At HCH, we are proud to be a part of this transformative initiative. Our organization champions equity and facilitates the grant process for communities. From acquisition to disbursement, we are dedicated to unlocking the full potential of our nation through the power of high-speed internet.
Join us on this journey as we pave the way towards a more connected and inclusive America. Together, we can harness the transformative power of high-speed internet, bringing us closer to a future where opportunities know no bounds.
SecureWorld Boston — Closing Thoughts
By Donald Borsay, Director of Security Solutions, HCH Enterprises
After a prolonged absence due to COVID-19 lockdowns and contract assignments, I was finally able to return to Boston’s Hynes Convention Center for SecureWorld Boston in late March. It was a great opportunity to reconnect with my New England peers, catch up on the latest products and best practices, and even share my thoughts on the next steps of threat intelligence.
I was reassured to see many of my long-lost friends on the speaker list and on the Advisory Council. One of my colleagues pointed out that I had spent two straight hours on the exhibit floor without moving, — as one longtime colleague departed another came. Each of us is busy working hard to tackle cyber risk.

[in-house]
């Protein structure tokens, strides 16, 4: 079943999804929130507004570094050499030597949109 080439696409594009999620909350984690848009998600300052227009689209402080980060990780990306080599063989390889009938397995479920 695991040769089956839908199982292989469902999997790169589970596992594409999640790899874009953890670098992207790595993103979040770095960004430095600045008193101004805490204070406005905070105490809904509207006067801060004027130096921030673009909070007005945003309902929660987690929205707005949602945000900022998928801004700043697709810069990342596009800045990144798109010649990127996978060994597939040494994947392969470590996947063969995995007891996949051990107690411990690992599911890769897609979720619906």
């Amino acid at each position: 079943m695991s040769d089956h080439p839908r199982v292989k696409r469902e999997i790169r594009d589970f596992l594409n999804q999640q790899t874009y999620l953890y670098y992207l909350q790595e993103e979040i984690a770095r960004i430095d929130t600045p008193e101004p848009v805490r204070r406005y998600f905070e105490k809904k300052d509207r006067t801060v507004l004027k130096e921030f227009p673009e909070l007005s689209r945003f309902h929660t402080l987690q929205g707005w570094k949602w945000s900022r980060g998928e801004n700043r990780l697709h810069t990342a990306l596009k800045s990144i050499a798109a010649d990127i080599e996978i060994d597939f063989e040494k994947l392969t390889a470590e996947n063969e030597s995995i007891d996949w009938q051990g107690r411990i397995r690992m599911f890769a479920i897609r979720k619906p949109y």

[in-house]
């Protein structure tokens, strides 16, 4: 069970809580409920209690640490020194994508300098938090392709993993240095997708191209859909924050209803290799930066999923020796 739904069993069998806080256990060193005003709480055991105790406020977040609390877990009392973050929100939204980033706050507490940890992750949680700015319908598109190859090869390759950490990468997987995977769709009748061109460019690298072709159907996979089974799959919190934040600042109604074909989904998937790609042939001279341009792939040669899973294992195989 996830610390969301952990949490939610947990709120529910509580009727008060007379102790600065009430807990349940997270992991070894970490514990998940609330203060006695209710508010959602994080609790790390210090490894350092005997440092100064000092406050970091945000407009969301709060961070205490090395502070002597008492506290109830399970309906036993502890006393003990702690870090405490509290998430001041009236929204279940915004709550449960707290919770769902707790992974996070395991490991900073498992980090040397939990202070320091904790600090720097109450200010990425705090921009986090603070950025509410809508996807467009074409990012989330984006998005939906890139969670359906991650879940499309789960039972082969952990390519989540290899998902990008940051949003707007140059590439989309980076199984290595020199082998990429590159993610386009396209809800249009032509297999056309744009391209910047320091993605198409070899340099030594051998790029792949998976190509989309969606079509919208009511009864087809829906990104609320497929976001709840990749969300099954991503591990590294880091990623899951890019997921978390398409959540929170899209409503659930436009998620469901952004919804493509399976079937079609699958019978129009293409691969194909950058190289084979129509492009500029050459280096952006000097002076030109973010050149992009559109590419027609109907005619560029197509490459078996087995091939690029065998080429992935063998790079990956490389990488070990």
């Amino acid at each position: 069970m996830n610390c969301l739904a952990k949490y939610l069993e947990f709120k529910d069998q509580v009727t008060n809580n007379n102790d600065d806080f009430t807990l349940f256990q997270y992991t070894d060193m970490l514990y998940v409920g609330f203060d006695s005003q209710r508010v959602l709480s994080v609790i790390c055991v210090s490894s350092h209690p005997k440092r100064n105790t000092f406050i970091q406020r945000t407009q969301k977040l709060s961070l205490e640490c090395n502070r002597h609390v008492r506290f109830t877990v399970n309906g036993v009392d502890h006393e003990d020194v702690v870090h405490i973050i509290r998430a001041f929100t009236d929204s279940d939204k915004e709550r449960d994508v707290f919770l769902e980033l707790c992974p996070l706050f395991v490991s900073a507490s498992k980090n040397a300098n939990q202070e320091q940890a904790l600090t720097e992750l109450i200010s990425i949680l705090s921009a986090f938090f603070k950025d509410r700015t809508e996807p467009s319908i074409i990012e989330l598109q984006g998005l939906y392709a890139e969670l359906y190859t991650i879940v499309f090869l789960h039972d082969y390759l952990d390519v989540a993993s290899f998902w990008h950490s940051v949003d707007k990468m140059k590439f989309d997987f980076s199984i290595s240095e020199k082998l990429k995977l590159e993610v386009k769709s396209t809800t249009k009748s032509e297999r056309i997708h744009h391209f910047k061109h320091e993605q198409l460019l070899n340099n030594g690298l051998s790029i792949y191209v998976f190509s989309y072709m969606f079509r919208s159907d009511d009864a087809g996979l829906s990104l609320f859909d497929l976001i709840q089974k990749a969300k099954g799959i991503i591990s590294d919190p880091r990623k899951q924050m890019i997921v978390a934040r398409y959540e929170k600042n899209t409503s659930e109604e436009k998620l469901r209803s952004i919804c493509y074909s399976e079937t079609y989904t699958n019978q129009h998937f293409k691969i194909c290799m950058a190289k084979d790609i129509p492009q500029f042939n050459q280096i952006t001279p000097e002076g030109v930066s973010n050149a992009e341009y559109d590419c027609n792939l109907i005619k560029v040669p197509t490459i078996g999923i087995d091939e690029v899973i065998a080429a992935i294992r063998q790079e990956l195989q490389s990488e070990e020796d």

I spent a significant amount of time on the exhibit floor or in special roundtable discussions within the Advisory Council. I learned a lot about the impact of artificial intelligence on cybersecurity and about the recent SEC rulings that may give the Board greater access to the chief information security officer (CISO). I also discovered new products and vendors that are ready to help in the battle for network security.
I had the privilege of leading a threat intelligence panel discussion on “The State of InfoSec Today.” The main takeaway: that with a clear vision, fewer false positives, and continued effort, we can eliminate threats. I offer special thanks to Katherine Chipdey and Jason Albuquerque for the answers and a packed, lively crowd that built upon the seed questions I offered. It takes a village!
When refining your InfoSec program, it’s important to consider how threat intelligence reveals your critical assets’ exposure. Also, be sure that asset vulnerability and remediation are equally prioritized within threat intelligence. If what you have lacks this clarity, seek the capability to add intelligence.